Excess or Deficient! What a silly phrase! Yet Excess and Deficiency are two of the vital 8 Principles in Chinese medicine that help acupuncturists decide how to treat patients.
Classifying a condition as one of excess or deficiency hugely increases the likelihood of treating it successfully.
Another way describing the same principle, is ‘full’ or ‘empty’, or ‘fullness’ or ‘emptiness’.
By the way, if this is the first page on this site that you’ve alighted on, be warned! There are a lot of new concepts to get your head around. If you’re just starting, you could try something easier, like this one.
Just as, in life, you feel full of energy in the morning and tired by the evening, or you know someone who has more money than sense (excess) and someone else who is spendthrift and impoverished (deficiency), so we can classify disease conditions the same way.
Excess or Deficient: a very important Distinction!
For any health professional, whether a doctor, herbalist, homoeopath or acupuncturist, learning how to distinguish between a Full and an Empty condition or a mixed Full/Empty condition will be vital for the continuing health of the patient, the reputation of the therapist and his or her success.
It really is that important.
Excess or Fullness
Suppose you have a cold! Your nose is blocked with phlegm, your throat hot and sore, you have a fever, a throbbing ‘don’t-touch-me!’ headache, and you feel tired.
Lying down to rest or sleep doesn’t help because your symptoms prevent easy sleep: you’re too hot and bothered.
Don’t be confused by that tiredness! If you didn’t have the other symptoms which show you have a cold, you wouldn’t feel tired.
So the tiredness is a consequence not a cause – but see below for more about this.
The other symptoms, the blocked nose, the phlegm, the sore throat, fever and headache? Between excess or deficient, all these signs point to excess or fullness.
Why? Because there is fullness of phlegm, your sore throat is hot (excess), your headache is excess because it dislikes being touched or held. So, between excess or deficient, this is definitely Excess, or Full.
These symptoms are like something bursting outwards or upwards.
In practice, the existence of the bug – technically called the ‘external pathogenic factor’ – trying to invade your body, together with a strong response (fever, headache, sore throat etc) by your body, defines the condition as being Full or Excess.
Definition of Full: If you have a pathogenic factor (internal or external) with a strong Upright Qi (your body’s immune system) defending itself, you have a Full or Excess condition.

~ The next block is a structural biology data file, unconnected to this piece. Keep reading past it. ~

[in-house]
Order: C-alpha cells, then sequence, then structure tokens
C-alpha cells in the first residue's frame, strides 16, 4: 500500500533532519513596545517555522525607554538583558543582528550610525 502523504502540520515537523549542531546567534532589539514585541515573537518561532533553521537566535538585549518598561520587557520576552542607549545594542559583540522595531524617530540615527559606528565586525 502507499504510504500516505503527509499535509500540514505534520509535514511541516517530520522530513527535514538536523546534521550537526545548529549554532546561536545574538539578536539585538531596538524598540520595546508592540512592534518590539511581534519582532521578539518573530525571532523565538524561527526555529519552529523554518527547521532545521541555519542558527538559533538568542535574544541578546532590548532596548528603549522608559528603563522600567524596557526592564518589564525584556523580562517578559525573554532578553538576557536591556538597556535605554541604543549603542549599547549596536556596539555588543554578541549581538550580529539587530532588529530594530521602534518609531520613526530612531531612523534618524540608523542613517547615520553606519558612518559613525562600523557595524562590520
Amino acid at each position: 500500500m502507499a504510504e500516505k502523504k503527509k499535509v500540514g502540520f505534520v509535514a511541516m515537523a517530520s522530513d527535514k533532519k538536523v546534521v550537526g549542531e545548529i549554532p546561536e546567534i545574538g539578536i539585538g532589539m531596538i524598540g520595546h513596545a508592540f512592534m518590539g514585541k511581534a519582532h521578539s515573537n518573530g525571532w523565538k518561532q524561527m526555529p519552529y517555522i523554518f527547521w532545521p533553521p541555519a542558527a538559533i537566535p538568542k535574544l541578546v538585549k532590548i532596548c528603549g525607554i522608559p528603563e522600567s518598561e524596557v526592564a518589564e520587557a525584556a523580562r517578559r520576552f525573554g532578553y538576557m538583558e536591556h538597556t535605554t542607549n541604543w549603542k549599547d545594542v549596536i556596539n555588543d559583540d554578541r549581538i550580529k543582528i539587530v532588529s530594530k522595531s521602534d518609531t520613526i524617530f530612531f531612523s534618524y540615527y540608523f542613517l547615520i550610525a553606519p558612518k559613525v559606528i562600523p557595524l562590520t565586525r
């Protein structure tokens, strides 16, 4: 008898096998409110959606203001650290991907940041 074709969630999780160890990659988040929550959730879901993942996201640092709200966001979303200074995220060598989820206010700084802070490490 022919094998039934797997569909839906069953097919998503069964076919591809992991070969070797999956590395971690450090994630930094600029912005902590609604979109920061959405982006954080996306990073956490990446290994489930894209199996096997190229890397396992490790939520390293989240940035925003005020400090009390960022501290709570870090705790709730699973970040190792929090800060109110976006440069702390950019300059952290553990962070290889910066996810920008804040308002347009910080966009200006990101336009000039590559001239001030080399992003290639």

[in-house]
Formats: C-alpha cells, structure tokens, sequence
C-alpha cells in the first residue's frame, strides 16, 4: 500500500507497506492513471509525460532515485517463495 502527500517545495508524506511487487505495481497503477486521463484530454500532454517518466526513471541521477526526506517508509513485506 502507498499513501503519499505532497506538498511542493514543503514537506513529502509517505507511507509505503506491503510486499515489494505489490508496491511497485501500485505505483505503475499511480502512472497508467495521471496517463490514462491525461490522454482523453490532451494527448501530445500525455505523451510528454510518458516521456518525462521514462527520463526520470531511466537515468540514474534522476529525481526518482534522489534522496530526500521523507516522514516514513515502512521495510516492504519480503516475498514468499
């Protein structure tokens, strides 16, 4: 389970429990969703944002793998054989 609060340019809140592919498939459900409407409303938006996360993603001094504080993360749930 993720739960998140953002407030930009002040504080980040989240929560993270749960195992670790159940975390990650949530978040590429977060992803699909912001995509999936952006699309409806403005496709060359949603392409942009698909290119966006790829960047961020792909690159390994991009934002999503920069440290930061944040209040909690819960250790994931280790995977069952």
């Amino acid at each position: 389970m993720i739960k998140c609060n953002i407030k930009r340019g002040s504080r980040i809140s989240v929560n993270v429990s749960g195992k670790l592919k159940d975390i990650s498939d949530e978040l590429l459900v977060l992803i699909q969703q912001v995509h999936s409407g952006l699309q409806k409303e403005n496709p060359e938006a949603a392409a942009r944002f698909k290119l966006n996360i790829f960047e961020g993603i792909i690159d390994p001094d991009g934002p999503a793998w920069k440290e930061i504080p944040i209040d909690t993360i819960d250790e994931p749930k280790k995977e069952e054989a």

Internal or External? By the way, the fact that the invading pathogenic factor came from outside makes it an external pathogenic factor rather than an internal pathogenic factor. But many pathogenic factors arise internally. Read more under Internal-External, two more of these special 8 Principles.
(Read more about how bugs invade, as understood in Chinese medicine, by clicking here.)
A Pathogenic Factor but Not a Bug?
So, between these excess or deficient conditions, you could easily have a Full condition when there was no preceding pathogenic factor – in other words, no bug.
For instance, poor circulation can lead to Blood Stasis, which may manifest as severe pains in the heart region, and if so could mean a heart attack. This is also a Full or Excess condition, but an internal one. As with an external Full condition, the aim is to clear the Blood Stasis before trying to harmonise or ‘tonify’ the circulation.
Full conditions are often thought of as being acute, but they can be chronic, as for example with a long-term invasion of Damp.
Damp is a Yin factor. So is Phlegm. So is Cold. (And so too is Blood.)
So you can also have a Full Yin condition. For example, this could be a condition of Full Cold, where someone feels freezing cold even though they have a fever.
Almost always we should clear any Full Yin conditions before attempting to strengthen the system. (In practice, if the Damp occurs because of deficiency of Spleen Yang or Kidney Yang, we might clear Damp at the same time as strengthening Spleen and Kidney Yang.)